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If I were up there,
With you and my friends,
And hold by both ends;
Oh, what a bright cradle 'twould be!
I would call to the stars
To keep out of the way,
Lest we should rock over their toes;
Till the dawn of the day,
And see where the pretty moon goes.
And there we would stay
And thro' the bright clouds we would roam;
We would see the sun set,
And see the sun rise,
And on the next rainbow come home!
[To be recited in a spirited manner.]
"Can't-do-it" sticks in the mud; but "Try" soon drags the wagon out of the rut. The fox said "Try," and he got away from the hounds when they almost snapt at him. The bees said "Try," and turned flowers into honey. The squirrel said "Try," and up he went to the top of the beech tree. The snowdrop said "Try," and bloomed in the cold snows of winter. The sun said "Try," and the spring soon threw Jack Frost out of the saddle. The young lark said “Try,” and he found that his new wings soon took him over hedges and ditches, and up to where his father was singing. The ox said "Try," and ploughed the field from end to end. No hill too steep for "Try" to climb; no field too wet for "Try" to drain; no hole too big for "Try" to mend. "Can't-do-it" is a lazy fellow; but "Try" is the lad for me!
This will save a world of harm
That we never might repair;
And this proverb ever keep;
THE LITTLE LEAF.
[Recite as if you were simply talking to and describing something to a comrad ]
Once on a time a little leaf was heard to sigh and cry, as leaves often do when a gentle wind is about. And the twig said: "What is the matter, little leaf?"
"The wind," said the leaf, "just told me that one day it would pull me off, and throw me down on the ground to die."
The twig told it to the branch on which it grew, and the branch told it to the tree. When the tree heard it it rustled all over, and sent back word to the leaf: "Do not be afraid; hold on tightly and you shall not go till you want to "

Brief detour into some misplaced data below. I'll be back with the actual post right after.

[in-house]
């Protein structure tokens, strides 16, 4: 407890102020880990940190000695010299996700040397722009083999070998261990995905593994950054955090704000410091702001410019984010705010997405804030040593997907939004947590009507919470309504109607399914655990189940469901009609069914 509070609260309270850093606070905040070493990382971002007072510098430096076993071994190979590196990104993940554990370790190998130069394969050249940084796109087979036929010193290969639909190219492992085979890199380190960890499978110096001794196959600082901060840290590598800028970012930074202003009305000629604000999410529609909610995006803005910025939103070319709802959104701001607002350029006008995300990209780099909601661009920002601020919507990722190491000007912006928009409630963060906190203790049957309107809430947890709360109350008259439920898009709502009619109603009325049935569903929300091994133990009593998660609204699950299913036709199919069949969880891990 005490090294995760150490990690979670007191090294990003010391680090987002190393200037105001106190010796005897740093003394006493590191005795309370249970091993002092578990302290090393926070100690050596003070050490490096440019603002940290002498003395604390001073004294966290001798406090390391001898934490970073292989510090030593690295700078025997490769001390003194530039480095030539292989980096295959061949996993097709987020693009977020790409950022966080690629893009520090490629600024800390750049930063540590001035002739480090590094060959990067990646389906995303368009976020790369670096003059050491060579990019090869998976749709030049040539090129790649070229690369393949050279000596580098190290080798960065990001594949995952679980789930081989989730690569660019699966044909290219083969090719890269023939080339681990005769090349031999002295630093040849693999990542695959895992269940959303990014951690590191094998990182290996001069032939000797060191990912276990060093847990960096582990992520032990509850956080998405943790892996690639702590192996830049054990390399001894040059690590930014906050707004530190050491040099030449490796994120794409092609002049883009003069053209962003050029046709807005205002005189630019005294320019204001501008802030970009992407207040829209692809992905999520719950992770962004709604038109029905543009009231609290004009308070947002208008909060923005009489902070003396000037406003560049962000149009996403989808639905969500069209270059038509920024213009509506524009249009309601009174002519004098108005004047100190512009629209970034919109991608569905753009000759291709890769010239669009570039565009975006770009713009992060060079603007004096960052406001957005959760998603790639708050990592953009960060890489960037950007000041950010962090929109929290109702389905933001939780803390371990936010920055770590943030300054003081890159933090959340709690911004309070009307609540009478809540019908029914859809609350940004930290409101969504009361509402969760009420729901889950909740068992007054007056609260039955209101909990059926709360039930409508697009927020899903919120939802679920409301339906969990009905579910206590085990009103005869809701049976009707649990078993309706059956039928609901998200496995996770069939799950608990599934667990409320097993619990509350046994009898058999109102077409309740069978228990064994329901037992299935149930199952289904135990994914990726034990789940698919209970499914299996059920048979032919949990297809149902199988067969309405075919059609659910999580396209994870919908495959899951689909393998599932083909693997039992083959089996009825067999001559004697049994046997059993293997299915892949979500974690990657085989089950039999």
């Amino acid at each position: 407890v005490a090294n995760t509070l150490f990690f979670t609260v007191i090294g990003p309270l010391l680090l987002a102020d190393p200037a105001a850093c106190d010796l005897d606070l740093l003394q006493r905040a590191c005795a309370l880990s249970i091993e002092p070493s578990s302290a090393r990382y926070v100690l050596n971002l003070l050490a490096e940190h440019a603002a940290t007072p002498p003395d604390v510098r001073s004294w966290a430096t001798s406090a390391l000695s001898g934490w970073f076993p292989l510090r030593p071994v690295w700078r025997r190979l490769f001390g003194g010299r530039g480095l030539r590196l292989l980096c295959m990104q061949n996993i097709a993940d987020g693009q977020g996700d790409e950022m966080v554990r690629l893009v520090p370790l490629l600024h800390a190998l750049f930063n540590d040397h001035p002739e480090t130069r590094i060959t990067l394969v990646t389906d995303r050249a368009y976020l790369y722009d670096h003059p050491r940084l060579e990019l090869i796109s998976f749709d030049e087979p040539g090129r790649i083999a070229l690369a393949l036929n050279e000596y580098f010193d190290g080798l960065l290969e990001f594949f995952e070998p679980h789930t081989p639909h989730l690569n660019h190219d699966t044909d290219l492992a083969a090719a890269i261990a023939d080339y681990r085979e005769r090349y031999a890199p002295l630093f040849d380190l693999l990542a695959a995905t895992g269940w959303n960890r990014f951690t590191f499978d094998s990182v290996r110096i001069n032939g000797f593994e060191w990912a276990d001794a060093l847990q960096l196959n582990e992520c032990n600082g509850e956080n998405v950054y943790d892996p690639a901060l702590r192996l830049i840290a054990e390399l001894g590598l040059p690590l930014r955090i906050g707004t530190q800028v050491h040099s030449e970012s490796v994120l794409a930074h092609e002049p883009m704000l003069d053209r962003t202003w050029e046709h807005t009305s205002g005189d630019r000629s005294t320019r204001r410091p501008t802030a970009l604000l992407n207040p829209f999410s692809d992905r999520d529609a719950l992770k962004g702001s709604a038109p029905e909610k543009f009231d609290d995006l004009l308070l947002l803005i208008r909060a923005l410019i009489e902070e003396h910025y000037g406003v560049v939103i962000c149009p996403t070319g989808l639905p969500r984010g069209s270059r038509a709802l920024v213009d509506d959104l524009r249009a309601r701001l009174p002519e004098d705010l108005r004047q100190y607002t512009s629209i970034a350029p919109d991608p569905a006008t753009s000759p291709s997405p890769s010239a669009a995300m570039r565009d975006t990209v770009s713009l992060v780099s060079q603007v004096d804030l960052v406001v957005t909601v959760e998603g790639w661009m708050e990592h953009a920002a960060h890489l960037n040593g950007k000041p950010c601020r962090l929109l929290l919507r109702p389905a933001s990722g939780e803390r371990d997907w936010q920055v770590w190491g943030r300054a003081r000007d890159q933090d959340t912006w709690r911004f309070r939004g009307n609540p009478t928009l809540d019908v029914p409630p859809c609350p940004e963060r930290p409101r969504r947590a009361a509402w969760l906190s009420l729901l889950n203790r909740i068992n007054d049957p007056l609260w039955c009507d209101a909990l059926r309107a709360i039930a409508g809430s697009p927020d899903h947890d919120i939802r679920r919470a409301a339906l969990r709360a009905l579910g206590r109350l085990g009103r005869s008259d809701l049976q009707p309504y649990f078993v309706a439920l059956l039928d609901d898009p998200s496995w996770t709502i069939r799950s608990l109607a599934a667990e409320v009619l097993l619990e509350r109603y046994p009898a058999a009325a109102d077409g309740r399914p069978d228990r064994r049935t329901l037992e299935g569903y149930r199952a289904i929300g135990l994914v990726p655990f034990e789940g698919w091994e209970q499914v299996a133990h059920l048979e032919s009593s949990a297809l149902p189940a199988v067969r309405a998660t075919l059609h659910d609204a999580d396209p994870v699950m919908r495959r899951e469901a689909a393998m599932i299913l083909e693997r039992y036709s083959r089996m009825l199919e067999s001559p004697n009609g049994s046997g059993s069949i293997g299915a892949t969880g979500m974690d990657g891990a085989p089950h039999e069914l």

So the leaf stopped sighing, and went on rustling and singing.
When the bright days of autumn came, the little leaf saw the leaves around becoming very beautiful. Then it asked the tree what this meant, and the tree said: "All these leaves are getting ready to fly away, and they have put on these beautiful colors because of joy."
Then the little leaf began to want to go, and grew very beautiful in thinking of it. And when it was very gay in colors, it saw that the branches of the tree had no color in them, so it said: "O, branch, why are you lead colored and we golden ?"
"We must keep on our work clothes," said the tree, "for our life is not done yet, but your clothes are for a holiday, for your task is over."
Just then a little puff of wind came, and the leaf let go without thinking of it; and the wind took it up, and turned it over and over, and then whirled it like a spark of fire in the air, and let it fall gently down under the edge of the fence, among hundreds of leaves, and it fell into a dream, and never waked up to tell what it dreamed about.
JOHNNY'S OPINION OF GRANDMOTHERS.
[Speak in an off-hand, manly way.]
They beat all the aunts in creation;
And don't worry about education.
What a poor fellow ever could do
Grandmothers speak softly to "ma's "
And pies, a whole row in the cellar,
And if he is bad now and then,
And makes a great racketing noise,
And say, "Ah, these boys will be boys!"
Let the children be happy to-day."
Quite often, as twilight comes on,
Will find a hot tear in his eye
I wish they could stay here and pray,
Some boys more than others, I s'pose
Such as I-need a terrible sight!
[To be spoken simply and confidentially.]
Bobolink upon the spray,
Such a noisy bird are you!
Surely you're a funny elf,
Very like the world, I think;
Thinking still of Bobolink!
Other birds are not so bold,
Some, indeed, are very shy;
Those who praise themselves the most
Of their greatness, Bobolink!